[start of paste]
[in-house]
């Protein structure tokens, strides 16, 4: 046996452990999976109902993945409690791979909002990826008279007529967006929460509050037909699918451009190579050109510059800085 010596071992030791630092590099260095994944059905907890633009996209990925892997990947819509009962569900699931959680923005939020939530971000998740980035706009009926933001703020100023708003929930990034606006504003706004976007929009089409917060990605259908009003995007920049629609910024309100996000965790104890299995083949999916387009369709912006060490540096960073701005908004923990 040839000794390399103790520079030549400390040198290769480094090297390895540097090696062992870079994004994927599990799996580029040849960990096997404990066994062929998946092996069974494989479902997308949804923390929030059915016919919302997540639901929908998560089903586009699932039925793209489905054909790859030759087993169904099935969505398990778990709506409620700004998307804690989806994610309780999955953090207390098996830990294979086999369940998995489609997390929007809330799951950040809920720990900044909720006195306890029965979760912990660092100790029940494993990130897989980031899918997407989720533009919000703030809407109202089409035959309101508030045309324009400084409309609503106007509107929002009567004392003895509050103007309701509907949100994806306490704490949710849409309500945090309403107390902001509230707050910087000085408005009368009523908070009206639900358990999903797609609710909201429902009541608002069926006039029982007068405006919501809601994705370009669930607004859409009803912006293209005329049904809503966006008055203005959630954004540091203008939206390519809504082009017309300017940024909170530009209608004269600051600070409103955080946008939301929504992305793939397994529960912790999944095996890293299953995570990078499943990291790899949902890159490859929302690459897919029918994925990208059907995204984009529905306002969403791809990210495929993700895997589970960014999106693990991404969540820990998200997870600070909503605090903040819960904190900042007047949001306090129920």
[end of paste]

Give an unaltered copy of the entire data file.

[in-house]
């Protein structure tokens, strides 16, 4: 046996452990999976109902993945409690791979909002990826008279007529967006929460509050037909699918451009190579050109510059800085 010596071992030791630092590099260095994944059905907890633009996209990925892997990947819509009962569900699931959680923005939020939530971000998740980035706009009926933001703020100023708003929930990034606006504003706004976007929009089409917060990605259908009003995007920049629609910024309100996000965790104890299995083949999916387009369709912006060490540096960073701005908004923990 040839000794390399103790520079030549400390040198290769480094090297390895540097090696062992870079994004994927599990799996580029040849960990096997404990066994062929998946092996069974494989479902997308949804923390929030059915016919919302997540639901929908998560089903586009699932039925793209489905054909790859030759087993169904099935969505398990778990709506409620700004998307804690989806994610309780999955953090207390098996830990294979086999369940998995489609997390929007809330799951950040809920720990900044909720006195306890029965979760912990660092100790029940494993990130897989980031899918997407989720533009919000703030809407109202089409035959309101508030045309324009400084409309609503106007509107929002009567004392003895509050103007309701509907949100994806306490704490949710849409309500945090309403107390902001509230707050910087000085408005009368009523908070009206639900358990999903797609609710909201429902009541608002069926006039029982007068405006919501809601994705370009669930607004859409009803912006293209005329049904809503966006008055203005959630954004540091203008939206390519809504082009017309300017940024909170530009209608004269600051600070409103955080946008939301929504992305793939397994529960912790999944095996890293299953995570990078499943990291790899949902890159490859929302690459897919029918994925990208059907995204984009529905306002969403791809990210495929993700895997589970960014999106693990991404969540820990998200997870600070909503605090903040819960904190900042007047949001306090129920």